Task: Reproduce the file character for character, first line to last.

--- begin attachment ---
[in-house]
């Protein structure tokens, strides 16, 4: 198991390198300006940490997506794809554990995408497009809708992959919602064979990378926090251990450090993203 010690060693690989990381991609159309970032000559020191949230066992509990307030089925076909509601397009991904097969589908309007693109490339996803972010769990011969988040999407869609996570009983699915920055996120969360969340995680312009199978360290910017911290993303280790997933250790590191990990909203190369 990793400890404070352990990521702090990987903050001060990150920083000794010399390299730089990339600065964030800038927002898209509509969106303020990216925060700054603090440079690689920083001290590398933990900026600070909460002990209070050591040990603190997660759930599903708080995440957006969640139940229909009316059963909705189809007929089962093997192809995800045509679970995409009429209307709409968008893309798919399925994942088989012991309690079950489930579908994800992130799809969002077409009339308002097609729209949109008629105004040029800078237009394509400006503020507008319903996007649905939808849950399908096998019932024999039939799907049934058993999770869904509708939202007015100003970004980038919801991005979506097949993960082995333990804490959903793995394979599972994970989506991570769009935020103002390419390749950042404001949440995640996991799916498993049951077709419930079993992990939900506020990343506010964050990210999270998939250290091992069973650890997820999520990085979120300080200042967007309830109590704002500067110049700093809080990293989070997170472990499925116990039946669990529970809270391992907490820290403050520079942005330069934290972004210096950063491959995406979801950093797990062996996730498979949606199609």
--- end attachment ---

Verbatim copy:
[in-house]
């Protein structure tokens, strides 16, 4: 198991390198300006940490997506794809554990995408497009809708992959919602064979990378926090251990450090993203 010690060693690989990381991609159309970032000559020191949230066992509990307030089925076909509601397009991904097969589908309007693109490339996803972010769990011969988040999407869609996570009983699915920055996120969360969340995680312009199978360290910017911290993303280790997933250790590191990990909203190369 990793400890404070352990990521702090990987903050001060990150920083000794010399390299730089990339600065964030800038927002898209509509969106303020990216925060700054603090440079690689920083001290590398933990900026600070909460002990209070050591040990603190997660759930599903708080995440957006969640139940229909009316059963909705189809007929089962093997192809995800045509679970995409009429209307709409968008893309798919399925994942088989012991309690079950489930579908994800992130799809969002077409009339308002097609729209949109008629105004040029800078237009394509400006503020507008319903996007649905939808849950399908096998019932024999039939799907049934058993999770869904509708939202007015100003970004980038919801991005979506097949993960082995333990804490959903793995394979599972994970989506991570769009935020103002390419390749950042404001949440995640996991799916498993049951077709419930079993992990939900506020990343506010964050990210999270998939250290091992069973650890997820999520990085979120300080200042967007309830109590704002500067110049700093809080990293989070997170472990499925116990039946669990529970809270391992907490820290403050520079942005330069934290972004210096950063491959995406979801950093797990062996996730498979949606199609």